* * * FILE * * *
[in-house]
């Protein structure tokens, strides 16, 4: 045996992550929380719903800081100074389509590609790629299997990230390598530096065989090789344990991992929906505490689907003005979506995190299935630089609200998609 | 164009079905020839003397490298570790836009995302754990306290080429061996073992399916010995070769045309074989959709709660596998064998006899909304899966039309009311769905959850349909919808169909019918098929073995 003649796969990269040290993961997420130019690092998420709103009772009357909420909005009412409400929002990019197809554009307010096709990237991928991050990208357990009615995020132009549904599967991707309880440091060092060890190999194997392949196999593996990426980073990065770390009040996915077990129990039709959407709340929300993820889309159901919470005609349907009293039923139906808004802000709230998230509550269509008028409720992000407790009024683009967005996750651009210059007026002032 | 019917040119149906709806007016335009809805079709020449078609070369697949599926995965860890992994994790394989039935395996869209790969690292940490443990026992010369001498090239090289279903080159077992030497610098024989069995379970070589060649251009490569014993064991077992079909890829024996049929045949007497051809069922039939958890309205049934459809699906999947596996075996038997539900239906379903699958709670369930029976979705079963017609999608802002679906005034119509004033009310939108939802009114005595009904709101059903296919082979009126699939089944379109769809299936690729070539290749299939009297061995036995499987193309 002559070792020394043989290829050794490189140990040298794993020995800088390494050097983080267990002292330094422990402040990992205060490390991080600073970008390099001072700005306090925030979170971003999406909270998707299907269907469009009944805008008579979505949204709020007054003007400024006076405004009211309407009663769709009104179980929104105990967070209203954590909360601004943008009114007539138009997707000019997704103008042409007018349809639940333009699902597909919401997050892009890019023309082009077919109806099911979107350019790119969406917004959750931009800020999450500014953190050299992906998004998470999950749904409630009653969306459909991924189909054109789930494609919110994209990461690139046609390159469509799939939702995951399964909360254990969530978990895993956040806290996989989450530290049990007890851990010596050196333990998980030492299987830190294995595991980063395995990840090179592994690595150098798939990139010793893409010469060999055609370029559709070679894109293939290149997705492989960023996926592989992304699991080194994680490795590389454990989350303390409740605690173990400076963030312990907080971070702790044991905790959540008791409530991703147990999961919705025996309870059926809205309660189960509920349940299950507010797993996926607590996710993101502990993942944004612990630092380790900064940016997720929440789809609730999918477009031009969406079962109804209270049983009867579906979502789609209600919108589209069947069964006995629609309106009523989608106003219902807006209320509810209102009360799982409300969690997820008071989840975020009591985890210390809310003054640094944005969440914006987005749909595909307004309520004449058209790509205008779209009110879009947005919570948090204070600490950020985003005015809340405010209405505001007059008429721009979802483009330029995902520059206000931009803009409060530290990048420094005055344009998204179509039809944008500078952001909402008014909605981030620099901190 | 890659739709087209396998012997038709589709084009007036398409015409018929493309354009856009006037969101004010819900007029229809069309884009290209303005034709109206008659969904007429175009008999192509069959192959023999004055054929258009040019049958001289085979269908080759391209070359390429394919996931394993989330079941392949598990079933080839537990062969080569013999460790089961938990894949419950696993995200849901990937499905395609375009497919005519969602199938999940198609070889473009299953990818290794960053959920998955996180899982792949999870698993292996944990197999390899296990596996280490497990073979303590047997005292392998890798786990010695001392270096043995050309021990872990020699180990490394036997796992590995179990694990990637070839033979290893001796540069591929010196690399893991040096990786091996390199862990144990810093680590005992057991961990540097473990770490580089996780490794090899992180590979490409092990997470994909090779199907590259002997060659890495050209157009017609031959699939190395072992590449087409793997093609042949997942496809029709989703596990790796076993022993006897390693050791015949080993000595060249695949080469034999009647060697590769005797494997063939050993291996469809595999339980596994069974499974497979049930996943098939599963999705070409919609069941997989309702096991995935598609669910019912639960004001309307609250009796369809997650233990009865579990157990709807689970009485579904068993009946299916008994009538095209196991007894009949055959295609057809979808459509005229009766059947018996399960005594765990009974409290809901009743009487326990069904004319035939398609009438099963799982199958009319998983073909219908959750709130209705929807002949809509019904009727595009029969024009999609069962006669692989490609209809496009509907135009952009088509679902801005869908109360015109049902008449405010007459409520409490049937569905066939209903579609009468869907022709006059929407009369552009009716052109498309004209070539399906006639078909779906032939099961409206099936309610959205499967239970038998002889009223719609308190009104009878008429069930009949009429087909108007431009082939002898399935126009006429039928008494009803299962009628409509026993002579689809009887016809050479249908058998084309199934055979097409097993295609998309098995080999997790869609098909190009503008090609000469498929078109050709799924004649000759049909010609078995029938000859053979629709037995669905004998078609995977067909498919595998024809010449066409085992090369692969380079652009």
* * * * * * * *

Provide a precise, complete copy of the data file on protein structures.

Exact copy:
[in-house]
């Protein structure tokens, strides 16, 4: 045996992550929380719903800081100074389509590609790629299997990230390598530096065989090789344990991992929906505490689907003005979506995190299935630089609200998609 | 164009079905020839003397490298570790836009995302754990306290080429061996073992399916010995070769045309074989959709709660596998064998006899909304899966039309009311769905959850349909919808169909019918098929073995 003649796969990269040290993961997420130019690092998420709103009772009357909420909005009412409400929002990019197809554009307010096709990237991928991050990208357990009615995020132009549904599967991707309880440091060092060890190999194997392949196999593996990426980073990065770390009040996915077990129990039709959407709340929300993820889309159901919470005609349907009293039923139906808004802000709230998230509550269509008028409720992000407790009024683009967005996750651009210059007026002032 | 019917040119149906709806007016335009809805079709020449078609070369697949599926995965860890992994994790394989039935395996869209790969690292940490443990026992010369001498090239090289279903080159077992030497610098024989069995379970070589060649251009490569014993064991077992079909890829024996049929045949007497051809069922039939958890309205049934459809699906999947596996075996038997539900239906379903699958709670369930029976979705079963017609999608802002679906005034119509004033009310939108939802009114005595009904709101059903296919082979009126699939089944379109769809299936690729070539290749299939009297061995036995499987193309 002559070792020394043989290829050794490189140990040298794993020995800088390494050097983080267990002292330094422990402040990992205060490390991080600073970008390099001072700005306090925030979170971003999406909270998707299907269907469009009944805008008579979505949204709020007054003007400024006076405004009211309407009663769709009104179980929104105990967070209203954590909360601004943008009114007539138009997707000019997704103008042409007018349809639940333009699902597909919401997050892009890019023309082009077919109806099911979107350019790119969406917004959750931009800020999450500014953190050299992906998004998470999950749904409630009653969306459909991924189909054109789930494609919110994209990461690139046609390159469509799939939702995951399964909360254990969530978990895993956040806290996989989450530290049990007890851990010596050196333990998980030492299987830190294995595991980063395995990840090179592994690595150098798939990139010793893409010469060999055609370029559709070679894109293939290149997705492989960023996926592989992304699991080194994680490795590389454990989350303390409740605690173990400076963030312990907080971070702790044991905790959540008791409530991703147990999961919705025996309870059926809205309660189960509920349940299950507010797993996926607590996710993101502990993942944004612990630092380790900064940016997720929440789809609730999918477009031009969406079962109804209270049983009867579906979502789609209600919108589209069947069964006995629609309106009523989608106003219902807006209320509810209102009360799982409300969690997820008071989840975020009591985890210390809310003054640094944005969440914006987005749909595909307004309520004449058209790509205008779209009110879009947005919570948090204070600490950020985003005015809340405010209405505001007059008429721009979802483009330029995902520059206000931009803009409060530290990048420094005055344009998204179509039809944008500078952001909402008014909605981030620099901190 | 890659739709087209396998012997038709589709084009007036398409015409018929493309354009856009006037969101004010819900007029229809069309884009290209303005034709109206008659969904007429175009008999192509069959192959023999004055054929258009040019049958001289085979269908080759391209070359390429394919996931394993989330079941392949598990079933080839537990062969080569013999460790089961938990894949419950696993995200849901990937499905395609375009497919005519969602199938999940198609070889473009299953990818290794960053959920998955996180899982792949999870698993292996944990197999390899296990596996280490497990073979303590047997005292392998890798786990010695001392270096043995050309021990872990020699180990490394036997796992590995179990694990990637070839033979290893001796540069591929010196690399893991040096990786091996390199862990144990810093680590005992057991961990540097473990770490580089996780490794090899992180590979490409092990997470994909090779199907590259002997060659890495050209157009017609031959699939190395072992590449087409793997093609042949997942496809029709989703596990790796076993022993006897390693050791015949080993000595060249695949080469034999009647060697590769005797494997063939050993291996469809595999339980596994069974499974497979049930996943098939599963999705070409919609069941997989309702096991995935598609669910019912639960004001309307609250009796369809997650233990009865579990157990709807689970009485579904068993009946299916008994009538095209196991007894009949055959295609057809979808459509005229009766059947018996399960005594765990009974409290809901009743009487326990069904004319035939398609009438099963799982199958009319998983073909219908959750709130209705929807002949809509019904009727595009029969024009999609069962006669692989490609209809496009509907135009952009088509679902801005869908109360015109049902008449405010007459409520409490049937569905066939209903579609009468869907022709006059929407009369552009009716052109498309004209070539399906006639078909779906032939099961409206099936309610959205499967239970038998002889009223719609308190009104009878008429069930009949009429087909108007431009082939002898399935126009006429039928008494009803299962009628409509026993002579689809009887016809050479249908058998084309199934055979097409097993295609998309098995080999997790869609098909190009503008090609000469498929078109050709799924004649000759049909010609078995029938000859053979629709037995669905004998078609995977067909498919595998024809010449066409085992090369692969380079652009």